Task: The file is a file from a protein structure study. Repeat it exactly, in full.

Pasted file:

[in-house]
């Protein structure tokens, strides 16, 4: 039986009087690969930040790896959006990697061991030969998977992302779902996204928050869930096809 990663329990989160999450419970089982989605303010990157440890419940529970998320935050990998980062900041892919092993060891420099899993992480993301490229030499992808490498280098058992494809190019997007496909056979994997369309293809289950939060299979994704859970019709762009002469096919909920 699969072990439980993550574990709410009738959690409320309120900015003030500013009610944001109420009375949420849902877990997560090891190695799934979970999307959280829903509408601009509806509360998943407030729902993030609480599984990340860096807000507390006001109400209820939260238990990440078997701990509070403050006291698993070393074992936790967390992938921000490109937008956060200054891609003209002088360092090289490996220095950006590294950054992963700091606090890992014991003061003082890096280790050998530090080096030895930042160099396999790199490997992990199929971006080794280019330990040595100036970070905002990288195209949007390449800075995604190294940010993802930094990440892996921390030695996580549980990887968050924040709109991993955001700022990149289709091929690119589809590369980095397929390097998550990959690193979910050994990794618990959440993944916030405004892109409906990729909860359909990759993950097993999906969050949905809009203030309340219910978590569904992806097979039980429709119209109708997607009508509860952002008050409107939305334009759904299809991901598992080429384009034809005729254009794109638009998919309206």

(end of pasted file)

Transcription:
[in-house]
């Protein structure tokens, strides 16, 4: 039986009087690969930040790896959006990697061991030969998977992302779902996204928050869930096809 990663329990989160999450419970089982989605303010990157440890419940529970998320935050990998980062900041892919092993060891420099899993992480993301490229030499992808490498280098058992494809190019997007496909056979994997369309293809289950939060299979994704859970019709762009002469096919909920 699969072990439980993550574990709410009738959690409320309120900015003030500013009610944001109420009375949420849902877990997560090891190695799934979970999307959280829903509408601009509806509360998943407030729902993030609480599984990340860096807000507390006001109400209820939260238990990440078997701990509070403050006291698993070393074992936790967390992938921000490109937008956060200054891609003209002088360092090289490996220095950006590294950054992963700091606090890992014991003061003082890096280790050998530090080096030895930042160099396999790199490997992990199929971006080794280019330990040595100036970070905002990288195209949007390449800075995604190294940010993802930094990440892996921390030695996580549980990887968050924040709109991993955001700022990149289709091929690119589809590369980095397929390097998550990959690193979910050994990794618990959440993944916030405004892109409906990729909860359909990759993950097993999906969050949905809009203030309340219910978590569904992806097979039980429709119209109708997607009508509860952002008050409107939305334009759904299809991901598992080429384009034809005729254009794109638009998919309206």